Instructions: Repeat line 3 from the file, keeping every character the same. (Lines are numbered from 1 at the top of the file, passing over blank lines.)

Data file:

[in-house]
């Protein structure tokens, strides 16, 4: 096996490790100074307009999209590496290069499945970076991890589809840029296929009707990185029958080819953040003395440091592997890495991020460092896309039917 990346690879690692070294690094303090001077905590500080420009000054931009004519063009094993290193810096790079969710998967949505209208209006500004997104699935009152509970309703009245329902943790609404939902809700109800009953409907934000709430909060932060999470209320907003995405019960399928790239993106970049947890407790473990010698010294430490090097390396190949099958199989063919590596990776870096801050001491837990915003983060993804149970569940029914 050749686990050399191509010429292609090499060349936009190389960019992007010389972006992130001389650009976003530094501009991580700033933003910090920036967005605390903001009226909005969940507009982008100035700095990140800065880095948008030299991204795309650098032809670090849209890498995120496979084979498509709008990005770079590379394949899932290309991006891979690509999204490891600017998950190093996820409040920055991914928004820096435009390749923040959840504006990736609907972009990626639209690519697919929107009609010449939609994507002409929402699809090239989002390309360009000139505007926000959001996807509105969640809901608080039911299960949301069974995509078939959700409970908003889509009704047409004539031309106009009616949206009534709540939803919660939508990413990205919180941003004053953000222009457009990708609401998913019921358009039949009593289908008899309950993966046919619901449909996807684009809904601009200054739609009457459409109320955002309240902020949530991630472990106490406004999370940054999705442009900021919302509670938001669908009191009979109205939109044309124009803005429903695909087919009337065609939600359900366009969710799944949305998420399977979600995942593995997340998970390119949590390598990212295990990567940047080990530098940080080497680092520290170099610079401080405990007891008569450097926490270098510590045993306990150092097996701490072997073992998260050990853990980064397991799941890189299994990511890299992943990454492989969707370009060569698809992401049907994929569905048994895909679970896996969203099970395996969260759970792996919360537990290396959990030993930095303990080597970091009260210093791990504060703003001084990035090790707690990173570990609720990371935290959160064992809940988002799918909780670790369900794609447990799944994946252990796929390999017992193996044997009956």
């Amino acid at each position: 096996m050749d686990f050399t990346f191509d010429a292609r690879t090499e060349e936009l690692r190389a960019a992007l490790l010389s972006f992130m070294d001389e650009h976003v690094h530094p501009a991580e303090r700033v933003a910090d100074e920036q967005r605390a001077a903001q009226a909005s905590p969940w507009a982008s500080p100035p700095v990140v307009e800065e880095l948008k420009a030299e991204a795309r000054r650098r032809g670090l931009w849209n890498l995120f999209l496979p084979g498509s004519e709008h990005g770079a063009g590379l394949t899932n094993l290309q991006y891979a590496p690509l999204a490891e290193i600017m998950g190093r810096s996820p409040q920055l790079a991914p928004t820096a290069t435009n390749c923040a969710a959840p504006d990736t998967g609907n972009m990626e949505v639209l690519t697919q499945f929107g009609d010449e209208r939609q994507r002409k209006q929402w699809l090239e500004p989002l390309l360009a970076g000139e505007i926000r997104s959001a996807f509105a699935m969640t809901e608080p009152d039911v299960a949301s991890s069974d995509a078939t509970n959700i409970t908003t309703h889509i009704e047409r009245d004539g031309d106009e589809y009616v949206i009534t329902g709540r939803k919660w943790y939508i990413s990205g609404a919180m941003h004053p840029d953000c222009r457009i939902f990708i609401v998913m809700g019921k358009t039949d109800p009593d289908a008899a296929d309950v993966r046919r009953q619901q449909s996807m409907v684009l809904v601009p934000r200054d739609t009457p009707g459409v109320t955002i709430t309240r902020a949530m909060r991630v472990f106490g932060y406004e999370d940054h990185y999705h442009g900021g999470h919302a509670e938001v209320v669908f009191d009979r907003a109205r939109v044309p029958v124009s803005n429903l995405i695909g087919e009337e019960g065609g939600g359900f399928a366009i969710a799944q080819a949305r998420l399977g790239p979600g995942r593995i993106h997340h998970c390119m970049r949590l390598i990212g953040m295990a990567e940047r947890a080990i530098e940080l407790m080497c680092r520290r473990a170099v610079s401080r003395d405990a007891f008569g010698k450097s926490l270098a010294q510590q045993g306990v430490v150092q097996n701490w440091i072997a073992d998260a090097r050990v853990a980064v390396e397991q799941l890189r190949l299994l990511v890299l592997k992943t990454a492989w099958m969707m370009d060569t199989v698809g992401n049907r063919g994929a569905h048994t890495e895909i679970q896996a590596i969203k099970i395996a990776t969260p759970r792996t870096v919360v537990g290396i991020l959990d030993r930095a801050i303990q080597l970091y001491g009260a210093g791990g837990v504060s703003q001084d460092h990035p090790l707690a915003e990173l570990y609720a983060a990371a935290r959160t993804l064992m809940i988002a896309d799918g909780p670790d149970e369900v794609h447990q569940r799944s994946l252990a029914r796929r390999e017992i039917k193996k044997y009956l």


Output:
């Amino acid at each position: 096996m050749d686990f050399t990346f191509d010429a292609r690879t090499e060349e936009l690692r190389a960019a992007l490790l010389s972006f992130m070294d001389e650009h976003v690094h530094p501009a991580e303090r700033v933003a910090d100074e920036q967005r605390a001077a903001q009226a909005s905590p969940w507009a982008s500080p100035p700095v990140v307009e800065e880095l948008k420009a030299e991204a795309r000054r650098r032809g670090l931009w849209n890498l995120f999209l496979p084979g498509s004519e709008h990005g770079a063009g590379l394949t899932n094993l290309q991006y891979a590496p690509l999204a490891e290193i600017m998950g190093r810096s996820p409040q920055l790079a991914p928004t820096a290069t435009n390749c923040a969710a959840p504006d990736t998967g609907n972009m990626e949505v639209l690519t697919q499945f929107g009609d010449e209208r939609q994507r002409k209006q929402w699809l090239e500004p989002l390309l360009a970076g000139e505007i926000r997104s959001a996807f509105a699935m969640t809901e608080p009152d039911v299960a949301s991890s069974d995509a078939t509970n959700i409970t908003t309703h889509i009704e047409r009245d004539g031309d106009e589809y009616v949206i009534t329902g709540r939803k919660w943790y939508i990413s990205g609404a919180m941003h004053p840029d953000c222009r457009i939902f990708i609401v998913m809700g019921k358009t039949d109800p009593d289908a008899a296929d309950v993966r046919r009953q619901q449909s996807m409907v684009l809904v601009p934000r200054d739609t009457p009707g459409v109320t955002i709430t309240r902020a949530m909060r991630v472990f106490g932060y406004e999370d940054h990185y999705h442009g900021g999470h919302a509670e938001v209320v669908f009191d009979r907003a109205r939109v044309p029958v124009s803005n429903l995405i695909g087919e009337e019960g065609g939600g359900f399928a366009i969710a799944q080819a949305r998420l399977g790239p979600g995942r593995i993106h997340h998970c390119m970049r949590l390598i990212g953040m295990a990567e940047r947890a080990i530098e940080l407790m080497c680092r520290r473990a170099v610079s401080r003395d405990a007891f008569g010698k450097s926490l270098a010294q510590q045993g306990v430490v150092q097996n701490w440091i072997a073992d998260a090097r050990v853990a980064v390396e397991q799941l890189r190949l299994l990511v890299l592997k992943t990454a492989w099958m969707m370009d060569t199989v698809g992401n049907r063919g994929a569905h048994t890495e895909i679970q896996a590596i969203k099970i395996a990776t969260p759970r792996t870096v919360v537990g290396i991020l959990d030993r930095a801050i303990q080597l970091y001491g009260a210093g791990g837990v504060s703003q001084d460092h990035p090790l707690a915003e990173l570990y609720a983060a990371a935290r959160t993804l064992m809940i988002a896309d799918g909780p670790d149970e369900v794609h447990q569940r799944s994946l252990a029914r796929r390999e017992i039917k193996k044997y009956l």